Gordon Campbell | Parliament TV | Parliament Today | Video | Questions Of the Day | Search


Spinal Cord Injury Registry releases first report

Hon Iain Lees-Galloway

Minister for ACC


23 May 2018

Spinal Cord Injury Registry releases first report

Falls, sports, and vehicle accidents are the leading causes of traumatic injuries among the 161 people covered by the New Zealand Spinal Cord Injury Registry’s first report, says ACC Minister Iain Lees-Galloway.

“This report is the result of an unprecedented programme of data collection and analysis, and provides the most accurate picture to date of New Zealanders living with spinal cord injuries,” Iain Lees-Galloway says.

“It outlines trends in the traumatic spinal cord injury population such as age distributions; the types of injury and their causes; where people go to receive treatment; how long they are in hospital, and their physical functioning once they are discharged.

“The considerable level of detail in the data will hopefully provide new insights to researchers, health care providers, and policy makers that will support strategies and approaches to improve the care and outcomes for people with spinal cord injuries,” Iain Lees-Galloway says.

The Registry was set up in 2016 to improve information sharing and the understanding of spinal cord injuries, and the common complications that occur following injury.

Two-thirds of participants in the report suffered a trauma, with 36 per cent injured in a fall; 28 per cent during sport, and 23 per cent as the result of a vehicle accident. Non-traumatic injuries are largely due to degeneration, disease, cancer, or infection.

Snapshots from the report:

• New Zealand Europeans make up 47 per cent of all participants in the report, followed by Māori (21 per cent), and Samoans (six per cent);

• Māori have a much higher incidence of traumatic injuries (28 per cent of all traumatic injuries) than non-traumatic (eight per cent);

• Males account for 73 per cent of all spinal cord injuries, and are more likely to suffer a traumatic (78 per cent) than non-traumatic injury (64 per cent);

• Women are more likely to have non-traumatic (36 per cent) than traumatic injuries (22 per cent);

• The Registry cover people aged 15 years and older. The youngest participant is 15 and the oldest 88. The average age is 51.

NZSCIR is jointly funded by the Accident Compensation Corporation, Canterbury District Health Board and Counties Manukau Health, in partnership with the Rick Hansen Institute (Canada).

View the report here.

© Scoop Media

Parliament Headlines | Politics Headlines | Regional Headlines

The Gili Islands: A Community Earthquake Recovery Effort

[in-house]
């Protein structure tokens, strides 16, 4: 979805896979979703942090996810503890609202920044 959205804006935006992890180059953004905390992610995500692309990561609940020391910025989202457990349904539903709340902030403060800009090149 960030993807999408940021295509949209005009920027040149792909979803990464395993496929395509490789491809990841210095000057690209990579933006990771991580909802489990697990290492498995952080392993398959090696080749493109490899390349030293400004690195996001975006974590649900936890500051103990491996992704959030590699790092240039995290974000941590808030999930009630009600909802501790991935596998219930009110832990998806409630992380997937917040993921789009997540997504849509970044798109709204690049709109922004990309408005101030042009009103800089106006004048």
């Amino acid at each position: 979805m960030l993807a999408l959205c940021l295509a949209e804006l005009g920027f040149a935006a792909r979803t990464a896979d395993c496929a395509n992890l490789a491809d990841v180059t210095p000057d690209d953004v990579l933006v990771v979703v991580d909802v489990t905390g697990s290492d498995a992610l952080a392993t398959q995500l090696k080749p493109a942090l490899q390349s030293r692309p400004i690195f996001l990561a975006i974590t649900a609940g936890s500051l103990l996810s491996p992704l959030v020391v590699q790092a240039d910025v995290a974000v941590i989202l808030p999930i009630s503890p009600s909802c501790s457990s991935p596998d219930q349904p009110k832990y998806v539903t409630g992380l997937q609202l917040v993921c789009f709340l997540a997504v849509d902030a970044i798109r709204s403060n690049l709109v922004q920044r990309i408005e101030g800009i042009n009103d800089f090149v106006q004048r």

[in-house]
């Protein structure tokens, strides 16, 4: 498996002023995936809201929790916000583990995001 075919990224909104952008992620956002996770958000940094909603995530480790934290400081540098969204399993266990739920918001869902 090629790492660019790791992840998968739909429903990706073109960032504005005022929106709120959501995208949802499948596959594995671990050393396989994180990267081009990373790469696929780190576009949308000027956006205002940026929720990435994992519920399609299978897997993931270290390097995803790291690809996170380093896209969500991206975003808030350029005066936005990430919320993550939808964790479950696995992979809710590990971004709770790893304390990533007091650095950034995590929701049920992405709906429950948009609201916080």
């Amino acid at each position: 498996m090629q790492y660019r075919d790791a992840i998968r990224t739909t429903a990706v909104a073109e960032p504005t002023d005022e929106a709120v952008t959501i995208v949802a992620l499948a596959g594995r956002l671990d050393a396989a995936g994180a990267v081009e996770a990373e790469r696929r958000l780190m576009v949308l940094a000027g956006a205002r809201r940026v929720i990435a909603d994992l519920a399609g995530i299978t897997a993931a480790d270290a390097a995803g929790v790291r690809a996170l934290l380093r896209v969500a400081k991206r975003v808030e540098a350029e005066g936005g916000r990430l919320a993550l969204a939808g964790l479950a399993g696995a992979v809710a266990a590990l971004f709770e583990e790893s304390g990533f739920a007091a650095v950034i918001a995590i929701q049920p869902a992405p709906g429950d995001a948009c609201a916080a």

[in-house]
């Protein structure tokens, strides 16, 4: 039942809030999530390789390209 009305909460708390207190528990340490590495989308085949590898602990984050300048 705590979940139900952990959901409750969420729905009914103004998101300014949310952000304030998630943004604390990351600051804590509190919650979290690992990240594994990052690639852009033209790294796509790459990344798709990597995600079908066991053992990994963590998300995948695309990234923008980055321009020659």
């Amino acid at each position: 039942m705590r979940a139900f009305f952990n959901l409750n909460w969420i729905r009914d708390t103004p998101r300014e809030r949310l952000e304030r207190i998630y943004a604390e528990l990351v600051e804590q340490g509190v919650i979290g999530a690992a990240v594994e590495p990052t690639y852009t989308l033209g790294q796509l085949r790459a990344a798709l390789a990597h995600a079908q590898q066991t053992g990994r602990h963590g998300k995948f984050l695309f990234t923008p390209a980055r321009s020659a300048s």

Joseph Cederwall travelled to the Gili Islands in October 2018 to talk to locals about their experiences of the event and witness the impact and the rebuild efforts on this unique ecotourism destination.

2018 was a difficult year for the Indonesian archipelago. This chain of fragile and largely low-lying islands is situated on a particularly unstable segment of the Pacific rim of fire. Last year the islands were hit by a series of devastating natural events including a series of Lombok, Sulawesi and Java based earthquakes and resultant tsunamis.More>>


DHBs "Prepared": Junior Doctors Strike Tuesday, Wednesday

The needs of acute patients will be met during tomorrow's junior doctor strike, a DHB spokesperson says... Almost 3000 junior doctors are expected to walk off the job, which will affect all DHBs apart from West Coast District Health Board. More>>


Gordon Campbell: On MBIE’s Social Media Scam

Given the ambit of MBIE’s work, almost any form of social activity could qualify as being part of MBIE’s brief, so the privacy threats posed by this training programme are extensive. The current oversight safeguards seem threadbare to non-existent. More>>


JusTrade: New Campaign For A 21th Century Trade Agenda

‘Critique is no longer enough. If anything is to really change, we need to step away from the existing framework and take a first-principles approach to rethinking what will work for the 21st century.’ More>>


Gordon Campbell: Thompson + Clark Are The Tip Of The Iceberg

How can we tell where and how any lines are being drawn? Oversight is not exactly robust. If it were, Thompson + Clark would have been out of contention for state security work ten years ago. More>>

Trainers: Taratahi Institute of Agriculture In Interim Liquidation

Taratahi employ 250 staff and this year has provided education to over 2500 students. Taratahi owns and manages 8 farms throughout the country. More>>


IPCA Report: Complaints About Deputy Commissioner Wallace Haumaha

The Authority has found that DC Haumaha acted improperly by approaching staff and others to provide information to support him to refute the allegations about his 2016 conduct, or solicited other staff to do so on his behalf... More>>





InfoPages News Channels